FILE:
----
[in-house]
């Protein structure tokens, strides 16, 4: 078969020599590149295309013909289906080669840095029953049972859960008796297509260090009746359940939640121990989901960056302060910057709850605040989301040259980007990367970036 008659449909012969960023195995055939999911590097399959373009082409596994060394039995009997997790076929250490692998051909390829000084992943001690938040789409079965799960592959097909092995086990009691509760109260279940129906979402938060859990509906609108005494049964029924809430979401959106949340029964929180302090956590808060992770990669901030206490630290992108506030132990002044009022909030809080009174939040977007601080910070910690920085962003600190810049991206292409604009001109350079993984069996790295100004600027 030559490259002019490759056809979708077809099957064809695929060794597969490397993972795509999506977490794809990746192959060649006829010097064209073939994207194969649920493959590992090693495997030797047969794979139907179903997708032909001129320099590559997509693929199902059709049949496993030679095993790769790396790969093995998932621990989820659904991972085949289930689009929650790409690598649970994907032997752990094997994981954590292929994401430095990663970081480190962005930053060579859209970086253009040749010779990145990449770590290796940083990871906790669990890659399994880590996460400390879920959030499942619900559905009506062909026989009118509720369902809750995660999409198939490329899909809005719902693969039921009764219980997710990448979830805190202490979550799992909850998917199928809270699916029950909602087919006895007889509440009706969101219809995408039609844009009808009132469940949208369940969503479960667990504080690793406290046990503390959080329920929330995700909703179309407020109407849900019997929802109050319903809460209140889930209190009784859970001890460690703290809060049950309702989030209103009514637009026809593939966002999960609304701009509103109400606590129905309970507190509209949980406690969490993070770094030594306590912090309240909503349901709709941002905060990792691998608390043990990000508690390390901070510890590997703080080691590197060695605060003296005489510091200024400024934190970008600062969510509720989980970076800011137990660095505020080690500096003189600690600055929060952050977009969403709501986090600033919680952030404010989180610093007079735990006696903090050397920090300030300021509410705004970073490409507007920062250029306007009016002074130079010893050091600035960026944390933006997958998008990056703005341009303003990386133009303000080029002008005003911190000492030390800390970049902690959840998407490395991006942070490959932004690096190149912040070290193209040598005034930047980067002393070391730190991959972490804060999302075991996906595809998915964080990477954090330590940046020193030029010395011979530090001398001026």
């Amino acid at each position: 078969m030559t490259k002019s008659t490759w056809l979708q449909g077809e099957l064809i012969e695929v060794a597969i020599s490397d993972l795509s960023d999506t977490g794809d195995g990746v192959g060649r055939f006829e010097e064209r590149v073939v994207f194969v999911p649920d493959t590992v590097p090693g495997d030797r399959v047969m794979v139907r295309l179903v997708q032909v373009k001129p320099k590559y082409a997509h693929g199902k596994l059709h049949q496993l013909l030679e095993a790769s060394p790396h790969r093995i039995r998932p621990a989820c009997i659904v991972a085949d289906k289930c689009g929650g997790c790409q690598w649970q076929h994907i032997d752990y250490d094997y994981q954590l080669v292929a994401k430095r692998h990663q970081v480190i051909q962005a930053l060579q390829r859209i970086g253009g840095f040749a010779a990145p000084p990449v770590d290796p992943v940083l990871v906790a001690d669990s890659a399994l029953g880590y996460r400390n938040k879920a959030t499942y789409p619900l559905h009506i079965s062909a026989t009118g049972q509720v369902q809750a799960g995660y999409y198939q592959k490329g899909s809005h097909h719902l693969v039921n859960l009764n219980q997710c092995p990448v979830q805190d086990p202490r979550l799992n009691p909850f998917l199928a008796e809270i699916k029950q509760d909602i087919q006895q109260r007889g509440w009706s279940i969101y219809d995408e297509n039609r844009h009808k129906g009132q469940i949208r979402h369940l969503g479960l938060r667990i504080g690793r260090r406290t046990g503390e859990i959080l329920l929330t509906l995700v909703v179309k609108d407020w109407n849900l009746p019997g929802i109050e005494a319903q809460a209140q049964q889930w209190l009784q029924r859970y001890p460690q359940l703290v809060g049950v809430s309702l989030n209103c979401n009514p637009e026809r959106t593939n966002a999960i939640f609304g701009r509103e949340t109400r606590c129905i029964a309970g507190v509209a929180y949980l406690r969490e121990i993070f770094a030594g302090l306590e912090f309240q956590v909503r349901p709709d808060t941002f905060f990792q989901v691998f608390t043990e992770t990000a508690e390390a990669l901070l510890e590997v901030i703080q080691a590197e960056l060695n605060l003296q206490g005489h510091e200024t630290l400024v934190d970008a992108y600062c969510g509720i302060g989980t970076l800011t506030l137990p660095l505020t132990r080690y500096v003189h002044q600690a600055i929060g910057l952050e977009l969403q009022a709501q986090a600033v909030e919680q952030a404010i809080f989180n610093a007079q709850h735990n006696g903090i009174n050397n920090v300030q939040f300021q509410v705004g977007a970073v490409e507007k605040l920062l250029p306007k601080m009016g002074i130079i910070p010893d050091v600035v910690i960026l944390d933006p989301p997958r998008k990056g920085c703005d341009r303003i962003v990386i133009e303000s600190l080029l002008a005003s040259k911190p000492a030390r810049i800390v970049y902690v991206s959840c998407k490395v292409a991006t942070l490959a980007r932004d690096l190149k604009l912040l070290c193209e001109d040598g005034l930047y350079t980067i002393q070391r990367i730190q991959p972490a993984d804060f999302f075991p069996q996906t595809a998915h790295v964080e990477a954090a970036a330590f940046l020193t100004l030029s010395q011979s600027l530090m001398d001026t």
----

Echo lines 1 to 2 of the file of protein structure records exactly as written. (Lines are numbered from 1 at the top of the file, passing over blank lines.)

[in-house]
């Protein structure tokens, strides 16, 4: 078969020599590149295309013909289906080669840095029953049972859960008796297509260090009746359940939640121990989901960056302060910057709850605040989301040259980007990367970036 008659449909012969960023195995055939999911590097399959373009082409596994060394039995009997997790076929250490692998051909390829000084992943001690938040789409079965799960592959097909092995086990009691509760109260279940129906979402938060859990509906609108005494049964029924809430979401959106949340029964929180302090956590808060992770990669901030206490630290992108506030132990002044009022909030809080009174939040977007601080910070910690920085962003600190810049991206292409604009001109350079993984069996790295100004600027 030559490259002019490759056809979708077809099957064809695929060794597969490397993972795509999506977490794809990746192959060649006829010097064209073939994207194969649920493959590992090693495997030797047969794979139907179903997708032909001129320099590559997509693929199902059709049949496993030679095993790769790396790969093995998932621990989820659904991972085949289930689009929650790409690598649970994907032997752990094997994981954590292929994401430095990663970081480190962005930053060579859209970086253009040749010779990145990449770590290796940083990871906790669990890659399994880590996460400390879920959030499942619900559905009506062909026989009118509720369902809750995660999409198939490329899909809005719902693969039921009764219980997710990448979830805190202490979550799992909850998917199928809270699916029950909602087919006895007889509440009706969101219809995408039609844009009808009132469940949208369940969503479960667990504080690793406290046990503390959080329920929330995700909703179309407020109407849900019997929802109050319903809460209140889930209190009784859970001890460690703290809060049950309702989030209103009514637009026809593939966002999960609304701009509103109400606590129905309970507190509209949980406690969490993070770094030594306590912090309240909503349901709709941002905060990792691998608390043990990000508690390390901070510890590997703080080691590197060695605060003296005489510091200024400024934190970008600062969510509720989980970076800011137990660095505020080690500096003189600690600055929060952050977009969403709501986090600033919680952030404010989180610093007079735990006696903090050397920090300030300021509410705004970073490409507007920062250029306007009016002074130079010893050091600035960026944390933006997958998008990056703005341009303003990386133009303000080029002008005003911190000492030390800390970049902690959840998407490395991006942070490959932004690096190149912040070290193209040598005034930047980067002393070391730190991959972490804060999302075991996906595809998915964080990477954090330590940046020193030029010395011979530090001398001026």